Chris Cornell is the subject of the latest NFT sale, which will feature never-before-seen images from the final photoshoot of the late singer.
Per Rolling Stone, “‘The Last Session’ NFTs were taken from a photoshoot Cornell did with photographer Randall Slavin in 2017, not long before his death by suicide on May 18th of that year. Following Cornell’s death, Slavin decided to shelve the photographs until deciding to mint them as NFTs with the blessing of Cornell’s widow, Vicky Cornell.”
A portion of the sales of the NFTs will benefit Phoenix House, a non-profit rehab organization with locations in nine states and Washington, D.C.
Vicky said in a statement on the NFT sale, “Randall is like family. I’m so grateful that Chris’s last photoshoot was captured by not only an amazing photographer but a true friend. Phoenix House continues to do such crucial work especially during these times.”
Two different NFTs will be auctioned off beginning today (August 5) via Cryptograph: One is titled Until We Disappear, and the other is called White Roses For My Soul To Keep.
Both NFTs can be previewed in the links above.
Soundgarden v. Vicky Cornell: A Timeline of Their Legal Issues
Vicky Cornell files court documents accusing the band of withholding "hundreds of thousands of dollars" worth of royalties in an "unlawful attempt to strong-arm Chris' Estate into turning over certain audio recordings created by Chris before he passed away." These recordings in question were talked about publicly by guitarist Kim Thayil multiple times; he said during an November 2019 interview, "We definitely have another record in us. Stuff that's written, stuff that's demoed and recorded — certainly. All it would need is to take the audio files that are available...There shouldn't be [issues getting the record done] — there really isn't — other than the fact that we don't have those files… And I think that will happen. It would be ridiculous if it didn't. But these are difficult things — partnerships and property." Vicky, meanwhile, claims these recordings were for a solo Chris Cornell project, not a Soundgarden project.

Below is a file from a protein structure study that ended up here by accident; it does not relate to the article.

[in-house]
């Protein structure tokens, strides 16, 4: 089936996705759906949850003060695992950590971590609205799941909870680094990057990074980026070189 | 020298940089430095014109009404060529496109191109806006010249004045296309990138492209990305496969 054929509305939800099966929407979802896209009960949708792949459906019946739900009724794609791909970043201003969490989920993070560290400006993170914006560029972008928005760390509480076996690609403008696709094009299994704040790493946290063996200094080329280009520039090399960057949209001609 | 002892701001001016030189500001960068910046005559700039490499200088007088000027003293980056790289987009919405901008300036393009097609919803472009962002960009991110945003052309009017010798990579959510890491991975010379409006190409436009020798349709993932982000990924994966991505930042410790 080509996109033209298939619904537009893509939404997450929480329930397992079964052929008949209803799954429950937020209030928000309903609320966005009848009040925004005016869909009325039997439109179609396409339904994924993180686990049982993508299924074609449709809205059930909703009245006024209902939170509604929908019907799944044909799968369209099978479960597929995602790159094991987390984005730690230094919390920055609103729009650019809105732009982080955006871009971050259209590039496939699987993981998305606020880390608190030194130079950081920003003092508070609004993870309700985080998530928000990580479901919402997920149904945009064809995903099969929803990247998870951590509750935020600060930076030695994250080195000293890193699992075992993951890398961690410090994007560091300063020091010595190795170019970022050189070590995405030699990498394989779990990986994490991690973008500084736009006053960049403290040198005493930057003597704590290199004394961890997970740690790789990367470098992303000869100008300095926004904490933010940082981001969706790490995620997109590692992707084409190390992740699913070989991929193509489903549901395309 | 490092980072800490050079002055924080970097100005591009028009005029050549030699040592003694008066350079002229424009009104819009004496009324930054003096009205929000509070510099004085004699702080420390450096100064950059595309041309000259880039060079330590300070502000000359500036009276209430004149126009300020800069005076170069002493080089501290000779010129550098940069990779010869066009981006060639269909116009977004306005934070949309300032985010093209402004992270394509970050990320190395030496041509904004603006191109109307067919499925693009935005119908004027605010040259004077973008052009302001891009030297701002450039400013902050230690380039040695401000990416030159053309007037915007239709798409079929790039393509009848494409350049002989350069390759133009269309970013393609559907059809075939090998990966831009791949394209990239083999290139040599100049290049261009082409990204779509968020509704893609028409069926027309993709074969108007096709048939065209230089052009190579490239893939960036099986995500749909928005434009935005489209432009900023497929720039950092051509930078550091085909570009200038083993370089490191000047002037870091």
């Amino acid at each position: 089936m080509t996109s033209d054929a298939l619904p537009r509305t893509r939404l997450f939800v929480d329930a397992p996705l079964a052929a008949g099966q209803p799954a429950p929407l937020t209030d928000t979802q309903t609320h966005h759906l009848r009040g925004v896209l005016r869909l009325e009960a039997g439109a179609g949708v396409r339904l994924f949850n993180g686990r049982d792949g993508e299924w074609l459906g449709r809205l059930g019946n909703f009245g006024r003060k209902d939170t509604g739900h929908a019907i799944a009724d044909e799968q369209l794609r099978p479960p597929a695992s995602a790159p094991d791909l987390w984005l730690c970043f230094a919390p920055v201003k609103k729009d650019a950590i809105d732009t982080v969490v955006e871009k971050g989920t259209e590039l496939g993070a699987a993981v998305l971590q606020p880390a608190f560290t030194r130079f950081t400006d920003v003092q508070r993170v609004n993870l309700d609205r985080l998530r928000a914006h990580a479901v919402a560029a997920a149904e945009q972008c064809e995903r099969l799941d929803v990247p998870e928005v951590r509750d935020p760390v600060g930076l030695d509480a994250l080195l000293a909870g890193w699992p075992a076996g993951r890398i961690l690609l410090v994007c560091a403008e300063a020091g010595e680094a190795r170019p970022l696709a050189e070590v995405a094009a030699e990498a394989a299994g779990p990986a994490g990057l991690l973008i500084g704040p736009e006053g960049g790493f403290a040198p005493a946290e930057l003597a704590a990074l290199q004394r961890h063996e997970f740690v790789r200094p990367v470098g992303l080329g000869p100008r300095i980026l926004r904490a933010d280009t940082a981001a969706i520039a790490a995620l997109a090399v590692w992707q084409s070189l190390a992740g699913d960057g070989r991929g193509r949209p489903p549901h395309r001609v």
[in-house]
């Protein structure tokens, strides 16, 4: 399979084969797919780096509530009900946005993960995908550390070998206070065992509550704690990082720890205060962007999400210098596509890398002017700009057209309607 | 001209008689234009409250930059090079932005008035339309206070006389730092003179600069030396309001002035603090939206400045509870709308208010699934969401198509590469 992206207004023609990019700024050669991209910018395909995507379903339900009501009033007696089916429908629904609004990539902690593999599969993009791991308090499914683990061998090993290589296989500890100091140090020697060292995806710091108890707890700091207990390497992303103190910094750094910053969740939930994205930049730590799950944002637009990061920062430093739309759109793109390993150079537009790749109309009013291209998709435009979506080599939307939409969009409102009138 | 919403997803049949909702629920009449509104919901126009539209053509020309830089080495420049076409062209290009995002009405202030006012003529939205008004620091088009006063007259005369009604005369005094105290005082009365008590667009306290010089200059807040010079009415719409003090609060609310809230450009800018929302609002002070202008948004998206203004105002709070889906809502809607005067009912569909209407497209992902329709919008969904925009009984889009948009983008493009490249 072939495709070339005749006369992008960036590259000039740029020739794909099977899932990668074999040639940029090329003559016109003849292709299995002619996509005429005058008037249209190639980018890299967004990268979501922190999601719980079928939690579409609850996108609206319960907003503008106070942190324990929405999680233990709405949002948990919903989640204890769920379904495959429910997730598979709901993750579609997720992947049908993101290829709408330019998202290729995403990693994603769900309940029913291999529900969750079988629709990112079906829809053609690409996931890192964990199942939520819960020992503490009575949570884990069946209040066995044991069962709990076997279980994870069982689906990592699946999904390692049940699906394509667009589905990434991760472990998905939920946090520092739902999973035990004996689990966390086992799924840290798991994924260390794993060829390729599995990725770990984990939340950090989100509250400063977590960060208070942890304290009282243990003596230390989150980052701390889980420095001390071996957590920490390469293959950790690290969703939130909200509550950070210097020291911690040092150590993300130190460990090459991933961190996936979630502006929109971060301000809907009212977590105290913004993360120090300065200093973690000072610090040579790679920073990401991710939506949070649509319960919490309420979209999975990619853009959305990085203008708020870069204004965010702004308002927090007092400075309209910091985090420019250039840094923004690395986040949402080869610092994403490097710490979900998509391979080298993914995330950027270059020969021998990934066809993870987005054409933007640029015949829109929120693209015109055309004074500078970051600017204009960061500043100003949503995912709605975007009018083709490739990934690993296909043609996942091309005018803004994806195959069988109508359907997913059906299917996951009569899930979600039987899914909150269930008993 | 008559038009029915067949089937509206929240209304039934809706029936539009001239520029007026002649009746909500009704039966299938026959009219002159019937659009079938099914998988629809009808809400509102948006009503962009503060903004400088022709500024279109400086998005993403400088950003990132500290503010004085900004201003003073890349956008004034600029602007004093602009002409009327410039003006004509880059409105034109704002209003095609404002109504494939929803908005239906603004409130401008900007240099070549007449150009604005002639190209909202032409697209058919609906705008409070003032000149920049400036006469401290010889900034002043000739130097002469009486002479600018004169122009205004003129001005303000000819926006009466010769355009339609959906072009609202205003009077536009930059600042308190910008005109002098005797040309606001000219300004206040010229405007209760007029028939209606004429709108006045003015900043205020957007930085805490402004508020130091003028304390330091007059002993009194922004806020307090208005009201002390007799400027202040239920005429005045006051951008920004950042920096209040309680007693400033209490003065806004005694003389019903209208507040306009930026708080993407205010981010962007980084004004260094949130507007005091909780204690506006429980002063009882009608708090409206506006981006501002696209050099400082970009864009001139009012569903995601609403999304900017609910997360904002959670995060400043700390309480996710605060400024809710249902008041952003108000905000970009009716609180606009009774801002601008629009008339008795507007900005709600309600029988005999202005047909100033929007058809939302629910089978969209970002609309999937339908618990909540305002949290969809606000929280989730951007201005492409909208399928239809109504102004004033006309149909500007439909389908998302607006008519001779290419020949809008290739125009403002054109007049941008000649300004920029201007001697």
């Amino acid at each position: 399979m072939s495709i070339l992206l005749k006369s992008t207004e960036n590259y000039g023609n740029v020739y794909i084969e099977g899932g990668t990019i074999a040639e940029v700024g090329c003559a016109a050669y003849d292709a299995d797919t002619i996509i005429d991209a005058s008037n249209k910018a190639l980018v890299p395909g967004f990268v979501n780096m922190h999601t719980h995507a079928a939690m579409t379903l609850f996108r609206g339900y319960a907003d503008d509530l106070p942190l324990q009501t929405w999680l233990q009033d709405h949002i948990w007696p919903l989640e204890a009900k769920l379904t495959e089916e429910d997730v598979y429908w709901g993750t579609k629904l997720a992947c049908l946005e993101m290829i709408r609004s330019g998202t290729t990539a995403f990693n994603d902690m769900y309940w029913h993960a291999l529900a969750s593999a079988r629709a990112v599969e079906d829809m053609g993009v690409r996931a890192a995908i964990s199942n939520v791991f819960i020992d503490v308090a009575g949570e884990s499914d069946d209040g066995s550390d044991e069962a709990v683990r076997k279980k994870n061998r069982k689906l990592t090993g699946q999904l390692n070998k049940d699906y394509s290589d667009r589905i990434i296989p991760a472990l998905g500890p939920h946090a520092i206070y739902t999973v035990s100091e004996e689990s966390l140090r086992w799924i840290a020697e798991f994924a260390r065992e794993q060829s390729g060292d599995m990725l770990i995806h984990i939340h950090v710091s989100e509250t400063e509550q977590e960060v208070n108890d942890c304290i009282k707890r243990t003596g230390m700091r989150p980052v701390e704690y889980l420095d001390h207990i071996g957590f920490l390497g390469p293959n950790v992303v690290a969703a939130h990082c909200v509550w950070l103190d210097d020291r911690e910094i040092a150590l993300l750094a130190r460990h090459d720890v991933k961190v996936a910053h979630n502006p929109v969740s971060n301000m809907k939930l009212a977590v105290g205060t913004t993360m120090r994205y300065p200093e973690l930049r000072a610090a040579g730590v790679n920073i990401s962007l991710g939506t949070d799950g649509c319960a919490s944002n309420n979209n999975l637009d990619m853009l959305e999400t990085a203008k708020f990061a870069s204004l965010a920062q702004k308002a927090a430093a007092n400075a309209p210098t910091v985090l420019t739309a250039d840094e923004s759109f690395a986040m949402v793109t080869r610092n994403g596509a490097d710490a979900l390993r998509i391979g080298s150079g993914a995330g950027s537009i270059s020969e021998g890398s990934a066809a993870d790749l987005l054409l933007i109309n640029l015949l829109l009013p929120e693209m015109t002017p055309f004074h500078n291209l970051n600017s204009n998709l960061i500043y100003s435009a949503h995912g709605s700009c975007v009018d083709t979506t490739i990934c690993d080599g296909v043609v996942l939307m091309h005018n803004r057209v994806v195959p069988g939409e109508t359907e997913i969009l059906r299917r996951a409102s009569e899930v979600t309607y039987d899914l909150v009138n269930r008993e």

Soundgarden filed a response to Cornell’s lawsuit claiming the recordings being withheld were actually the property of the band. They also denied Cornell's claim the band is withholding any royalties and stated they hadn’t received any royalties either until "the Partnership, by vote of the Remaining Partners, formally elects to make such a distribution." The band took issue with the fact that Cornell's lawsuit was filed in Florida, because the band has no connection to the state. Cornell's reasoning for filing in Florida is due to her claim that the aforementioned recordings were recorded in Chris Cornell's personal studio in the state back in 2017, and they weren't meant for any project with Soundgarden. The band, however, claim those recordings date back to 2015.
Soundgarden sued Vicky Cornell and the estate of Chris Cornell "accusing them of 'fraudulent inducement' for allegedly using revenue intended to be raised for charity for 'personal purposes for herself and her family.'" The charity funds in question stem from the January 2019 "I Am the Highway: A Tribute to Chris Cornell" concert. The lawsuit says Kim Thayil, Matt Cameron and Ben Shepherd had an "oral agreement" with Vicky Cornell to play the concert for free and that funds would then go to The Chris and Vicky Cornell Foundation. However, the lawsuit then claims, "Vicky Cornell did not have the intention of using some or all of the revenue from the Cornell Concert for charitable purposes, but rather for personal purposes for herself and her family." Vicky Cornell denied these claims.
Vicky Cornell's attorney Martin Singer said in a statement to ‘The Hollywood Reporter,’ “When we threatened Soundgarden with the undisputed facts that their claims concerning Vicky Cornell and the Cornell Charitable Foundation were disgraceful and fabricated by requesting the court sanction them for their appalling conduct, they caved in and agreed to drop their claims. We were looking forward to having the court make Soundgarden and their attorneys accountable for their shameful conduct, but they instead backed off their meritless claims since they knew they would lose the Rule 11 motion, which is used in court to punish and deter parties and their attorneys from pursuing objectively frivolous claims."